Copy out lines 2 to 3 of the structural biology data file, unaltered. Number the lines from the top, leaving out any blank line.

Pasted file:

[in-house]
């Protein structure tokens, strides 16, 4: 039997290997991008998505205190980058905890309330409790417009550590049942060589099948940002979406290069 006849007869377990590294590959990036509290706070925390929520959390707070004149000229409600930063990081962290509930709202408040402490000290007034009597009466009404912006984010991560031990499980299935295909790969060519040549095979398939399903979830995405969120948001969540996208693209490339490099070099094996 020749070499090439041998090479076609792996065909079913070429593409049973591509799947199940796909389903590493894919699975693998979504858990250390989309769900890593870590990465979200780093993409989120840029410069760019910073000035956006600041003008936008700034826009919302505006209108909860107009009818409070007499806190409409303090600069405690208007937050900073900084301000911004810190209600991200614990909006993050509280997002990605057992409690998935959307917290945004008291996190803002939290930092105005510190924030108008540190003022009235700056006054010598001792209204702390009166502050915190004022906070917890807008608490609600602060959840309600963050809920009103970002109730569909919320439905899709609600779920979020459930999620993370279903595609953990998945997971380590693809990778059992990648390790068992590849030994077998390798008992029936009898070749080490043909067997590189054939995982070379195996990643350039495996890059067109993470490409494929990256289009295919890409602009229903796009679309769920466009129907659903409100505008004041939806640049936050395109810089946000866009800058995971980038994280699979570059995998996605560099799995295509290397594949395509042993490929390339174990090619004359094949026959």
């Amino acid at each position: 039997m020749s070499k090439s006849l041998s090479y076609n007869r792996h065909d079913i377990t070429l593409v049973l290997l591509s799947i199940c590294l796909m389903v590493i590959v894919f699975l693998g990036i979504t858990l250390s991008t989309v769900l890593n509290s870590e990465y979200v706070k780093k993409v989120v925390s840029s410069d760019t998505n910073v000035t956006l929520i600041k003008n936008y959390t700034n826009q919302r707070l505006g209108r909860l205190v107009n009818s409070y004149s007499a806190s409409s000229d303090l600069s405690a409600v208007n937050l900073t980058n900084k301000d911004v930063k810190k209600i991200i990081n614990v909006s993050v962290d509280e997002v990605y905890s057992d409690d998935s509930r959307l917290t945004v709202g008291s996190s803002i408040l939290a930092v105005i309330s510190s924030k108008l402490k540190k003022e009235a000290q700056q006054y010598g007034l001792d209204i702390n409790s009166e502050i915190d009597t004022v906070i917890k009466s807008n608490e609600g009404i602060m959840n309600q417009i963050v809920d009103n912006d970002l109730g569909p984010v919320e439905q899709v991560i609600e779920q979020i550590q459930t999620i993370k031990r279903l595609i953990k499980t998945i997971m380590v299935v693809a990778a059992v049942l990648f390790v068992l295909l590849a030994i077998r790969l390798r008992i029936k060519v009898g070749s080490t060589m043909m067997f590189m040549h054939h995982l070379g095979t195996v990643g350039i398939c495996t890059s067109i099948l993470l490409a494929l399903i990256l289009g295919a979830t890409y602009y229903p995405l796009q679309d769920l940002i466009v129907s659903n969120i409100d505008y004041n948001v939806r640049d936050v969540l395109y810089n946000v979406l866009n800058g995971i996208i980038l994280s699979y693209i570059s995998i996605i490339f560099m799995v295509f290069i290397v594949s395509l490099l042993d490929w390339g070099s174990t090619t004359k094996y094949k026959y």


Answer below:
């Protein structure tokens, strides 16, 4: 039997290997991008998505205190980058905890309330409790417009550590049942060589099948940002979406290069 006849007869377990590294590959990036509290706070925390929520959390707070004149000229409600930063990081962290509930709202408040402490000290007034009597009466009404912006984010991560031990499980299935295909790969060519040549095979398939399903979830995405969120948001969540996208693209490339490099070099094996 020749070499090439041998090479076609792996065909079913070429593409049973591509799947199940796909389903590493894919699975693998979504858990250390989309769900890593870590990465979200780093993409989120840029410069760019910073000035956006600041003008936008700034826009919302505006209108909860107009009818409070007499806190409409303090600069405690208007937050900073900084301000911004810190209600991200614990909006993050509280997002990605057992409690998935959307917290945004008291996190803002939290930092105005510190924030108008540190003022009235700056006054010598001792209204702390009166502050915190004022906070917890807008608490609600602060959840309600963050809920009103970002109730569909919320439905899709609600779920979020459930999620993370279903595609953990998945997971380590693809990778059992990648390790068992590849030994077998390798008992029936009898070749080490043909067997590189054939995982070379195996990643350039495996890059067109993470490409494929990256289009295919890409602009229903796009679309769920466009129907659903409100505008004041939806640049936050395109810089946000866009800058995971980038994280699979570059995998996605560099799995295509290397594949395509042993490929390339174990090619004359094949026959």
């Amino acid at each position: 039997m020749s070499k090439s006849l041998s090479y076609n007869r792996h065909d079913i377990t070429l593409v049973l290997l591509s799947i199940c590294l796909m389903v590493i590959v894919f699975l693998g990036i979504t858990l250390s991008t989309v769900l890593n509290s870590e990465y979200v706070k780093k993409v989120v925390s840029s410069d760019t998505n910073v000035t956006l929520i600041k003008n936008y959390t700034n826009q919302r707070l505006g209108r909860l205190v107009n009818s409070y004149s007499a806190s409409s000229d303090l600069s405690a409600v208007n937050l900073t980058n900084k301000d911004v930063k810190k209600i991200i990081n614990v909006s993050v962290d509280e997002v990605y905890s057992d409690d998935s509930r959307l917290t945004v709202g008291s996190s803002i408040l939290a930092v105005i309330s510190s924030k108008l402490k540190k003022e009235a000290q700056q006054y010598g007034l001792d209204i702390n409790s009166e502050i915190d009597t004022v906070i917890k009466s807008n608490e609600g009404i602060m959840n309600q417009i963050v809920d009103n912006d970002l109730g569909p984010v919320e439905q899709v991560i609600e779920q979020i550590q459930t999620i993370k031990r279903l595609i953990k499980t998945i997971m380590v299935v693809a990778a059992v049942l990648f390790v068992l295909l590849a030994i077998r790969l390798r008992i029936k060519v009898g070749s080490t060589m043909m067997f590189m040549h054939h995982l070379g095979t195996v990643g350039i398939c495996t890059s067109i099948l993470l490409a494929l399903i990256l289009g295919a979830t890409y602009y229903p995405l796009q679309d769920l940002i466009v129907s659903n969120i409100d505008y004041n948001v939806r640049d936050v969540l395109y810089n946000v979406l866009n800058g995971i996208i980038l994280s699979y693209i570059s995998i996605i490339f560099m799995v295509f290069i290397v594949s395509l490099l042993d490929w390339g070099s174990t090619t004359k094996y094949k026959y």